PandaM3

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#6
Yep it’s been sitting for the past 48 hours.

I wonder if the software is just giving enough electricy to run the car’s computer and stuff while it sits and just letting the battery slowly discharge. Because if I am loosing energy from vampire drain then I’d get an alert at night that it is charging and then I’d get an alert after that says charging complete like usual. That isn’t happening.

Oh well I’ll just take it for a drive when I get home I guess.
 

John

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#7
It's important to realize that the only "real" thing happening here is plugging it in and the car saying that charging is complete. That is very trustworthy because there is a physical indication (charging current) that the charger can go by. The battery lets you know when it is full.

Everything else is "made up", like it saying "99%" or "308 miles." Those are software calculations, and they have whatever logic they have. It doesn't matter (really) what they say. The battery is fully charged. The car will go as far as the car will go. If you drive 35 mph, it will go about 600 miles. If you drive like I do, it will go 270 miles. Probably if it was me, I'd just program the car to say 100% and 310 miles until the day you sold it, no matter what the actual battery capacity ended up being. Remember, a battery that has degraded by 10% (which would be a lot of degradation for a Tesla) can still go 400 miles (if you drive slow).

Yes, it's disconcerting that it doesn't say "100%" and "310" miles after a full charge. I don't know how their algorithms make up those numbers—do they coulomb count, apply cycle logic, adjust to your daily drive, all of the above?—but the important thing is that you filled it up. The numbers are full of noise and inscrutable guesstimate logic.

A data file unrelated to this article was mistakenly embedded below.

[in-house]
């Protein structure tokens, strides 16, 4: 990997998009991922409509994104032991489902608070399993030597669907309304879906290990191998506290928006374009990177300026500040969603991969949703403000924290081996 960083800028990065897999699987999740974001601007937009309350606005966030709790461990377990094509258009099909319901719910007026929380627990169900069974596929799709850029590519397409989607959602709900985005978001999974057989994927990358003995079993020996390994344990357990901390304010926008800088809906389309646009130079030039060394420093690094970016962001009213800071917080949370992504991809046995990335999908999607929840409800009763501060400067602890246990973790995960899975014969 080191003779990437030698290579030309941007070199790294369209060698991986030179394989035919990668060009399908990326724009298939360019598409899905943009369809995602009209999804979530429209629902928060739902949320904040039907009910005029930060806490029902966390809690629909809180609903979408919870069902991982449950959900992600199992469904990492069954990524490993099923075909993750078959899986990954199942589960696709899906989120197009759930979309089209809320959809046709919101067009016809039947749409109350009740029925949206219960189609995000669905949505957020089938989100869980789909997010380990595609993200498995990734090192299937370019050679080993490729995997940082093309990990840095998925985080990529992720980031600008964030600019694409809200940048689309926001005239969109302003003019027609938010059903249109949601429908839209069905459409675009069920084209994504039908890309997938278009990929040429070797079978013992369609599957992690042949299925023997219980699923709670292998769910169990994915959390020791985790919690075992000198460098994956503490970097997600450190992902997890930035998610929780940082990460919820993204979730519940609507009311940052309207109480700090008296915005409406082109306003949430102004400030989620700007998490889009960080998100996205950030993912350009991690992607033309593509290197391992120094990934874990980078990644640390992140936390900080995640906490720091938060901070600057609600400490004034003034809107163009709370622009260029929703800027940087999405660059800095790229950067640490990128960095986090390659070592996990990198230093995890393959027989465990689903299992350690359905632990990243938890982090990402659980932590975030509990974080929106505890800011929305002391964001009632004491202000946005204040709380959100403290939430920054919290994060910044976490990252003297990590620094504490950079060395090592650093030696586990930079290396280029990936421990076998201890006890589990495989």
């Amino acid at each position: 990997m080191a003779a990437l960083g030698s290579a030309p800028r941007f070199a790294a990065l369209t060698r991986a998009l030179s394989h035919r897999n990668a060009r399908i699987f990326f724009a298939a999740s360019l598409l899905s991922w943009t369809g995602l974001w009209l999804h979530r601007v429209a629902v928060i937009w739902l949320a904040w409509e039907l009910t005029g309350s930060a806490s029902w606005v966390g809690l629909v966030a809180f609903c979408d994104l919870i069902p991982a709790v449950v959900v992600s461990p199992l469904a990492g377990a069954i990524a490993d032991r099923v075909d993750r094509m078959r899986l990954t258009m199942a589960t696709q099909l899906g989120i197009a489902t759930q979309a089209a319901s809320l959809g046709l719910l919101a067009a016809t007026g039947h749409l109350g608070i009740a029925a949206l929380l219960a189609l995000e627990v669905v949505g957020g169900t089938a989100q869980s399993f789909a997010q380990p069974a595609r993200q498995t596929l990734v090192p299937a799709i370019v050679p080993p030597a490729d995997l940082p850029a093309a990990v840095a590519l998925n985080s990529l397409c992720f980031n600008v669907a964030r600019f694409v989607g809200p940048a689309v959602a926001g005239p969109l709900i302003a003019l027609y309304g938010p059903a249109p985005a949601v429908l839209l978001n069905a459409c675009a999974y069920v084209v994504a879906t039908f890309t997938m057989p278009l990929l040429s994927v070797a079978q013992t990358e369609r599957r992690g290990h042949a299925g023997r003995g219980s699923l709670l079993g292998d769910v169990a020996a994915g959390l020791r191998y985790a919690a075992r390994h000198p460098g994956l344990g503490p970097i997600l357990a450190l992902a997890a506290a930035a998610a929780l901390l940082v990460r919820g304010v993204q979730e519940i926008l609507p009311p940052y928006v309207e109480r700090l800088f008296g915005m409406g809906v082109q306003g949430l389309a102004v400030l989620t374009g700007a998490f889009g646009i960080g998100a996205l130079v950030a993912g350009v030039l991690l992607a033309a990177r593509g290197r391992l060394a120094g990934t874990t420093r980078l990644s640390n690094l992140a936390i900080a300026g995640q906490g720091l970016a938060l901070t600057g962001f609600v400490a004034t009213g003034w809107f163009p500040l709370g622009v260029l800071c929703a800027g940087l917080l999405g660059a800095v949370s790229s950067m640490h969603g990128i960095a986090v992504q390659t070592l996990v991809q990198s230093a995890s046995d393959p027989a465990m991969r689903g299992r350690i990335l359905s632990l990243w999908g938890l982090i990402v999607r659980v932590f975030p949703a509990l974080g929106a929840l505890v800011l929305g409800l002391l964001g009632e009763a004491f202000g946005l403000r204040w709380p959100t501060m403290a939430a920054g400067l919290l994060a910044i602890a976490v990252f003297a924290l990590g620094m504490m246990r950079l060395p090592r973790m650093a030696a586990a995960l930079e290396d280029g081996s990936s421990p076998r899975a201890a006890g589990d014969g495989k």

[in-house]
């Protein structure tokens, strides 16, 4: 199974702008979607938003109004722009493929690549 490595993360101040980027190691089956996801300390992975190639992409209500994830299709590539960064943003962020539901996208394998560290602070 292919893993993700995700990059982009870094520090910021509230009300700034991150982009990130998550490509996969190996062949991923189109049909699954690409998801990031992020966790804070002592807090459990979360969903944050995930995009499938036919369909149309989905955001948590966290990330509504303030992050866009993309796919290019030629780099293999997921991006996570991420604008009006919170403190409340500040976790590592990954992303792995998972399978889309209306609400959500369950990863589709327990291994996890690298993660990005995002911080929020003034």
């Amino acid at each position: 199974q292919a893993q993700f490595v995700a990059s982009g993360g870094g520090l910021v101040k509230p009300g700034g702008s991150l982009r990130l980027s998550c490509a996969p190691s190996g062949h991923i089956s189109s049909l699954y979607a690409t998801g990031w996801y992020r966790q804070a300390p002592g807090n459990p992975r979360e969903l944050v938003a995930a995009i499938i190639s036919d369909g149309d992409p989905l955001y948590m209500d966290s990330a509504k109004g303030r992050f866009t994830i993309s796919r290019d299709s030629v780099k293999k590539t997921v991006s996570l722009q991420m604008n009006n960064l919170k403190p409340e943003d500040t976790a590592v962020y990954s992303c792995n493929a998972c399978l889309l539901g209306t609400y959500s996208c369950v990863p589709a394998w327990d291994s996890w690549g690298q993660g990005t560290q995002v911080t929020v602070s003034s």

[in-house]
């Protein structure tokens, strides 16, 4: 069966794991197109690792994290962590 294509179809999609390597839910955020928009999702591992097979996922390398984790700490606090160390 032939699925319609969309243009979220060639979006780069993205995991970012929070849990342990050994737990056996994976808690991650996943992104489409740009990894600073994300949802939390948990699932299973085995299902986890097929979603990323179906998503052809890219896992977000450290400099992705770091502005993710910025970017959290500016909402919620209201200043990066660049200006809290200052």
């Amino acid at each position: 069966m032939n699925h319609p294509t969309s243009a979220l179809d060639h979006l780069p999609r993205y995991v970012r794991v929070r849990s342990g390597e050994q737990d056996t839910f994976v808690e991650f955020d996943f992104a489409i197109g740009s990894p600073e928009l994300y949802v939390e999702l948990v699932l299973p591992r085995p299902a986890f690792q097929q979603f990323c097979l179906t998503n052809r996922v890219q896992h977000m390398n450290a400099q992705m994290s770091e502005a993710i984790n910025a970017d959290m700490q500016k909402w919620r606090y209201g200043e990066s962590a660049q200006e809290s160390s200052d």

3V Pilot

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#8
It's important to realize that the only "real" thing happening here is plugging it in and the car saying that charging is complete. That is very trustworthy because there is a physical indication (charging current) that the charger can go by. The battery lets you know when it is full.

Everything else is "made up", like it saying "99%" or "308 miles." Those are software calculations, and they have whatever logic they have. It doesn't matter (really) what they say. The battery is fully charged. The car will go as far as the car will go. If you drive 35 mph, it will go about 600 miles. If you drive like I do, it will go 270 miles. Probably if it was me, I'd just program the car to say 100% and 310 miles until the day you sold it, no matter what the actual battery capacity ended up being. Remember, a battery that has degraded by 10% (which would be a lot of degradation for a Tesla) can still go 400 miles (if you drive slow).

Yes, it's disconcerting that it doesn't say "100%" and "310" miles after a full charge. I don't know how their algorithms make up those numbers—do they coulomb count, apply cycle logic, adjust to your daily drive, all of the above?—but the important thing is that you filled it up. The numbers are full of noise and inscrutable guesstimate logic.